YVONNE EPPS WRITES— Vietnam has come a long way since the start of the year. We’ve seen major progress with the acceptance of social media and dips with press freedom, but the road is still jagged and, if they don’t watch their step, they might end up hurt.

The Economist reported that social media is now gradually becoming an influential platform for expression after a plan to chop down 6,700 trees across Hanoi was halted due to the protests of Facebook users. An initial campaign that planned to gather 6,700 followers, equal to the amount of trees on death row, exploded with support after 20,000 users gathered in the first 24 hours. While 500 trees were not saved, the plan was stopped by authorities and saplings were planted to replace the ones taken down. For once, internet activism is being listened to by authorities.

Trees aren’t the only thing that are being saved.  A sign that was seized from a noodle stall gained internet fame after it was reported on social media that it had finally been returned.  The Bun Bo Gan stall’s infamous sign dictated many humorous rules, such as forbidding people from complaining about the owner on the Internet and being able to pay in any type of paper, except of the toilet variety. The authorities initially seized the sign on the premise that customers coming to read it were blocking traffic, and that it was “offensive,” but the online outcry coaxed them into giving it back.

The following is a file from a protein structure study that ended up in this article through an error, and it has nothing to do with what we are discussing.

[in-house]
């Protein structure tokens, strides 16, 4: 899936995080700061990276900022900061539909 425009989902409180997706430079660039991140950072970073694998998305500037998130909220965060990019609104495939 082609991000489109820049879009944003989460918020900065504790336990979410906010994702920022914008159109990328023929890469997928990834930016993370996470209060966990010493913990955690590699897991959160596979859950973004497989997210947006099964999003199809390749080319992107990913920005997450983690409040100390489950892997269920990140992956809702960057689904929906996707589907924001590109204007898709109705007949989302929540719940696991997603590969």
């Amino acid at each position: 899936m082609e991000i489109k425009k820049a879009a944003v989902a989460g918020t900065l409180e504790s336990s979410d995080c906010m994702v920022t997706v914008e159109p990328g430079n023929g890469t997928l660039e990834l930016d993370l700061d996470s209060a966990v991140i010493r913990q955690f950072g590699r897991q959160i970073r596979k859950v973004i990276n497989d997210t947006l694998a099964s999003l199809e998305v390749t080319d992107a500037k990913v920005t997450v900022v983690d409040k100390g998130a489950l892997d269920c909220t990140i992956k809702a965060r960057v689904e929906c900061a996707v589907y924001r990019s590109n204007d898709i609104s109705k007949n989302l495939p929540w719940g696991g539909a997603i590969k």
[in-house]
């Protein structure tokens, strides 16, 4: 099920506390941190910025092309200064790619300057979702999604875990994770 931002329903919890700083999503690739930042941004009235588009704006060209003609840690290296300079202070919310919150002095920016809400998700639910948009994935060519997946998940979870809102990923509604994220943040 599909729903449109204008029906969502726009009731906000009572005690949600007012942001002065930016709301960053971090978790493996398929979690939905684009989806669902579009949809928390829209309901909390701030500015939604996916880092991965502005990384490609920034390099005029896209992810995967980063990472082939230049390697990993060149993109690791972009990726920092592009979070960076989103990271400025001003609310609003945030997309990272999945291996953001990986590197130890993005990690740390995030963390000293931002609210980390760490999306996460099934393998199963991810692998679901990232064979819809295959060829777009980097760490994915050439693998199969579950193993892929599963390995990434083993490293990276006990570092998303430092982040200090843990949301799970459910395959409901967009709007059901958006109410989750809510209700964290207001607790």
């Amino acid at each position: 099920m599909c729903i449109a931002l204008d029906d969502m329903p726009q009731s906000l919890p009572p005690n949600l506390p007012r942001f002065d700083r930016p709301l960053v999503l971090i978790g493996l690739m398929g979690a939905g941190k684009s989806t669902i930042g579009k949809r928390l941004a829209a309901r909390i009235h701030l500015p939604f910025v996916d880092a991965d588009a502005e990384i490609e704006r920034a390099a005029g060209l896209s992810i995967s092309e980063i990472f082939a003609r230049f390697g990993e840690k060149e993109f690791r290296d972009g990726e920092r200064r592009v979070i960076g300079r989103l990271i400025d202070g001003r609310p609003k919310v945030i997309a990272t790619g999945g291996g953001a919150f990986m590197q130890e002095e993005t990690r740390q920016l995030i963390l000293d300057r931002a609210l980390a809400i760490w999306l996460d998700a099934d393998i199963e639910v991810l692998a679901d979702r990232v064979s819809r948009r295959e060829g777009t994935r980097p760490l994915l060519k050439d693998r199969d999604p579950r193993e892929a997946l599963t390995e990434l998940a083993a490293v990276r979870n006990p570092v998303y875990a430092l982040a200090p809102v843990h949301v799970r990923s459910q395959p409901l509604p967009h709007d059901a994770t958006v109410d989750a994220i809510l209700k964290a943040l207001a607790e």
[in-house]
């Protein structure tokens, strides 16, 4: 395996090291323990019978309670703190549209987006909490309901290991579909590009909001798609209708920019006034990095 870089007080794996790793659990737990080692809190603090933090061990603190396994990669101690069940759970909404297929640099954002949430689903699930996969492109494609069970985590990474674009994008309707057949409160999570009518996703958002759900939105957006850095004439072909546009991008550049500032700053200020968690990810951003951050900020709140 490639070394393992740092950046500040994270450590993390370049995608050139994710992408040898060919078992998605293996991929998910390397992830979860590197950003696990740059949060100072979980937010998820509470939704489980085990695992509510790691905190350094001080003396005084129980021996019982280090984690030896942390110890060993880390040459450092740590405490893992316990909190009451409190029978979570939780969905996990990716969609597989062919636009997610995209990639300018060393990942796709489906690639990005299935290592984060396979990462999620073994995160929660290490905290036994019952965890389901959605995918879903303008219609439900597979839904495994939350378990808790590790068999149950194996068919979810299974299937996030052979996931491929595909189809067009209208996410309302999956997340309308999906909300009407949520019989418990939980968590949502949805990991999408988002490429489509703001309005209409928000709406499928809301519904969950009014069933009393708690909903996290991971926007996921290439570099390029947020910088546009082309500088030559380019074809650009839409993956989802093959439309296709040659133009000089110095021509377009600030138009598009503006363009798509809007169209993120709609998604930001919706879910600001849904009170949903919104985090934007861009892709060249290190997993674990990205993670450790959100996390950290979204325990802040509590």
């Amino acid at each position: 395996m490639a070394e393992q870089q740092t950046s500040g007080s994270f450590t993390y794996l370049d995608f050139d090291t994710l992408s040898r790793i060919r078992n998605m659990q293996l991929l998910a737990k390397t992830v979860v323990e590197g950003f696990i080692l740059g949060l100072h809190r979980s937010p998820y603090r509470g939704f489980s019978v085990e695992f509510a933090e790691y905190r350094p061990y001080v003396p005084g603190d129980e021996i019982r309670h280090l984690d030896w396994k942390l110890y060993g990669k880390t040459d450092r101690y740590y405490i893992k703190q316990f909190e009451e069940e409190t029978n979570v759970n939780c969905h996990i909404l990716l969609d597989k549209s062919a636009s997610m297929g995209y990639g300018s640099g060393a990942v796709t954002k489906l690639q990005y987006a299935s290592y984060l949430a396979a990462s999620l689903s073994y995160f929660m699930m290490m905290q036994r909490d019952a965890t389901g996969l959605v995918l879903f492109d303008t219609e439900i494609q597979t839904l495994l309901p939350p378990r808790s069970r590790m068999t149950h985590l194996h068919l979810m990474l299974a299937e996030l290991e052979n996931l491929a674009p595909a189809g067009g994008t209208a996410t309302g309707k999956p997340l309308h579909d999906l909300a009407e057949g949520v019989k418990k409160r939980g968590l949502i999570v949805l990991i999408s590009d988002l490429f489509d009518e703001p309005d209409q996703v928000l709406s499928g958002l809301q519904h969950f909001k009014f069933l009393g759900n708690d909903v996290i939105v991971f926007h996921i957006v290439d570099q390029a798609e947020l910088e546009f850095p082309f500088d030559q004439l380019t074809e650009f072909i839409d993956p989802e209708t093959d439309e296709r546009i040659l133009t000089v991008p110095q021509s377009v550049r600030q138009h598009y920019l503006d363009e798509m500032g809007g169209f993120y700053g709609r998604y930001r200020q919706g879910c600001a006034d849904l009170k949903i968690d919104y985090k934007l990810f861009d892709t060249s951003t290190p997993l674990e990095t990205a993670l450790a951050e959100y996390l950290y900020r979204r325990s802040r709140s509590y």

This new attitude about social media is due to Prime Minister Nguyen Tan Dung’s assertion that it shouldn’t be banned because it gives party officials the opportunity to have an active dialogue with the people. Tuoi Tre News mentions that Minister of Health Nguyen Thi Kim Tien has her own Facebook page that is currently followed by at least 147,000 people. According to Tien, the feedback she receives from Facebook comments helps her understand the needs of her community and what an important feat this really is.

However, the road ahead is still rough. The Economist points out that the country is still operating under tight censorship and restricted press freedom. Dang Hoang Giang of the consulting firm Centre for Community Support Development Studies believes that these responses don’t necessarily mean that the politics of the party are more open.

This doesn’t mean that we should give up on Vietnam’s ability to accept the importance of social media, but that they should strive for even more openness. The floodgates are open, but something more than a simple statement is needed to change the plateau for the closed nature of the politics and attitudes about press freedom.